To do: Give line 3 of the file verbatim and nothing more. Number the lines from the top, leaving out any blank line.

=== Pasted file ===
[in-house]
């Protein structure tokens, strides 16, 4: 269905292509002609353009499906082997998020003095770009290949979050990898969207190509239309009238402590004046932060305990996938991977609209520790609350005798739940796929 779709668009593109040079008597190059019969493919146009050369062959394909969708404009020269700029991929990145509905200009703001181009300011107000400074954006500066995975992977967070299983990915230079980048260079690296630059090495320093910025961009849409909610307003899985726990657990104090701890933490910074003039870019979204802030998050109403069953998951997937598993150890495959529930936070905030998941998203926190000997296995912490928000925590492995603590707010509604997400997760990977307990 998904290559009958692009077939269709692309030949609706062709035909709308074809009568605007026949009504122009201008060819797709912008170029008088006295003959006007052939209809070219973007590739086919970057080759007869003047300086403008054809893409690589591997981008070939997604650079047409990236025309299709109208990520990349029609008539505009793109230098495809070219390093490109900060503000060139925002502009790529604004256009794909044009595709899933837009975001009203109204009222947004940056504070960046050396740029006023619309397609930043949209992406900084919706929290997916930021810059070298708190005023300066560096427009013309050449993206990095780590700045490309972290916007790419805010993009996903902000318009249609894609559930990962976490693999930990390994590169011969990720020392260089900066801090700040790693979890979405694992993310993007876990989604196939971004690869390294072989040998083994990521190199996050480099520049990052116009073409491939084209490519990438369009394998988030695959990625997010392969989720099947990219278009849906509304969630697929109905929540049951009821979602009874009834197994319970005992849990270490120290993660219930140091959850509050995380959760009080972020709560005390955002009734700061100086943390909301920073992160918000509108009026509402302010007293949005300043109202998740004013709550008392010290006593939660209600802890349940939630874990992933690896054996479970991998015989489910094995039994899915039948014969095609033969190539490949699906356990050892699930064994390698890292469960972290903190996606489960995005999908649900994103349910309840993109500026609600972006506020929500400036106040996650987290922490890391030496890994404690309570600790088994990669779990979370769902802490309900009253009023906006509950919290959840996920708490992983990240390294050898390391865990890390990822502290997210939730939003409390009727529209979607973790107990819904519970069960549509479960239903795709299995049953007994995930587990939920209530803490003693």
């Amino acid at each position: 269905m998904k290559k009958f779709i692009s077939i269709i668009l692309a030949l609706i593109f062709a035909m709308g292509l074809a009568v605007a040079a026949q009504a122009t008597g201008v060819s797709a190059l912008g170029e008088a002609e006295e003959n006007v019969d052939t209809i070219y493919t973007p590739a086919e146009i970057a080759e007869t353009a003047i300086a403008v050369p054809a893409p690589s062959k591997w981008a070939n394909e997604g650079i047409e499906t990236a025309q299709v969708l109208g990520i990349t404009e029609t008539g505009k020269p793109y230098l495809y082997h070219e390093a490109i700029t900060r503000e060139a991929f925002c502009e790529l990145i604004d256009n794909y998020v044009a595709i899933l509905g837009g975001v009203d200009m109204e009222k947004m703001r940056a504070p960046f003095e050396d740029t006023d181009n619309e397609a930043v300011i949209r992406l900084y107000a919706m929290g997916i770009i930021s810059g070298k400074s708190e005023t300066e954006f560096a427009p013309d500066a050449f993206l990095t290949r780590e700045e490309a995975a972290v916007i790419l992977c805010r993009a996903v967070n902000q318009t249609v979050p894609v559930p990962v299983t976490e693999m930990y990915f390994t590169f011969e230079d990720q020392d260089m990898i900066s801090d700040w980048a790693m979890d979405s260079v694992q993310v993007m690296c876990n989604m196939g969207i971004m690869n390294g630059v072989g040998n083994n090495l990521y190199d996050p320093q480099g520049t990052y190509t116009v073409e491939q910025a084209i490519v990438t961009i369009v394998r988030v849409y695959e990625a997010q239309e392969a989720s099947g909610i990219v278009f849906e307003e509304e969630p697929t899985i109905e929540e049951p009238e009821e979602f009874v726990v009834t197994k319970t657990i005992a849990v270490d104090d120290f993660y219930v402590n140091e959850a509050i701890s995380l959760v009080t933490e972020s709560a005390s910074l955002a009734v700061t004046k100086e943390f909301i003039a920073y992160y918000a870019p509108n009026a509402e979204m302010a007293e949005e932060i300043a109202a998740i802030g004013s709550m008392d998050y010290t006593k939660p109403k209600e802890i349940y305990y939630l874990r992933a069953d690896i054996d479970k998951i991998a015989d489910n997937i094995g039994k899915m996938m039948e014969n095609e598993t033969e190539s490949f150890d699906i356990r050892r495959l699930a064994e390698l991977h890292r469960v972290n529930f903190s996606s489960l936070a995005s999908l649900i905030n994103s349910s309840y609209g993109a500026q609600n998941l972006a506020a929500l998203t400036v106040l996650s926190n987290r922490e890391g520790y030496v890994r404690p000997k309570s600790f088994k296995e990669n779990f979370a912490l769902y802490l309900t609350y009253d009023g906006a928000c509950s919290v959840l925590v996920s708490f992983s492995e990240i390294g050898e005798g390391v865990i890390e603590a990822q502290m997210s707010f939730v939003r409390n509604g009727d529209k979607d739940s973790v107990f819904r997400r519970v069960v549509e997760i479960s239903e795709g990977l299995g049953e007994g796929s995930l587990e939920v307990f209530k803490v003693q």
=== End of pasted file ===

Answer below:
């Amino acid at each position: 269905m998904k290559k009958f779709i692009s077939i269709i668009l692309a030949l609706i593109f062709a035909m709308g292509l074809a009568v605007a040079a026949q009504a122009t008597g201008v060819s797709a190059l912008g170029e008088a002609e006295e003959n006007v019969d052939t209809i070219y493919t973007p590739a086919e146009i970057a080759e007869t353009a003047i300086a403008v050369p054809a893409p690589s062959k591997w981008a070939n394909e997604g650079i047409e499906t990236a025309q299709v969708l109208g990520i990349t404009e029609t008539g505009k020269p793109y230098l495809y082997h070219e390093a490109i700029t900060r503000e060139a991929f925002c502009e790529l990145i604004d256009n794909y998020v044009a595709i899933l509905g837009g975001v009203d200009m109204e009222k947004m703001r940056a504070p960046f003095e050396d740029t006023d181009n619309e397609a930043v300011i949209r992406l900084y107000a919706m929290g997916i770009i930021s810059g070298k400074s708190e005023t300066e954006f560096a427009p013309d500066a050449f993206l990095t290949r780590e700045e490309a995975a972290v916007i790419l992977c805010r993009a996903v967070n902000q318009t249609v979050p894609v559930p990962v299983t976490e693999m930990y990915f390994t590169f011969e230079d990720q020392d260089m990898i900066s801090d700040w980048a790693m979890d979405s260079v694992q993310v993007m690296c876990n989604m196939g969207i971004m690869n390294g630059v072989g040998n083994n090495l990521y190199d996050p320093q480099g520049t990052y190509t116009v073409e491939q910025a084209i490519v990438t961009i369009v394998r988030v849409y695959e990625a997010q239309e392969a989720s099947g909610i990219v278009f849906e307003e509304e969630p697929t899985i109905e929540e049951p009238e009821e979602f009874v726990v009834t197994k319970t657990i005992a849990v270490d104090d120290f993660y219930v402590n140091e959850a509050i701890s995380l959760v009080t933490e972020s709560a005390s910074l955002a009734v700061t004046k100086e943390f909301i003039a920073y992160y918000a870019p509108n009026a509402e979204m302010a007293e949005e932060i300043a109202a998740i802030g004013s709550m008392d998050y010290t006593k939660p109403k209600e802890i349940y305990y939630l874990r992933a069953d690896i054996d479970k998951i991998a015989d489910n997937i094995g039994k899915m996938m039948e014969n095609e598993t033969e190539s490949f150890d699906i356990r050892r495959l699930a064994e390698l991977h890292r469960v972290n529930f903190s996606s489960l936070a995005s999908l649900i905030n994103s349910s309840y609209g993109a500026q609600n998941l972006a506020a929500l998203t400036v106040l996650s926190n987290r922490e890391g520790y030496v890994r404690p000997k309570s600790f088994k296995e990669n779990f979370a912490l769902y802490l309900t609350y009253d009023g906006a928000c509950s919290v959840l925590v996920s708490f992983s492995e990240i390294g050898e005798g390391v865990i890390e603590a990822q502290m997210s707010f939730v939003r409390n509604g009727d529209k979607d739940s973790v107990f819904r997400r519970v069960v549509e997760i479960s239903e795709g990977l299995g049953e007994g796929s995930l587990e939920v307990f209530k803490v003693q």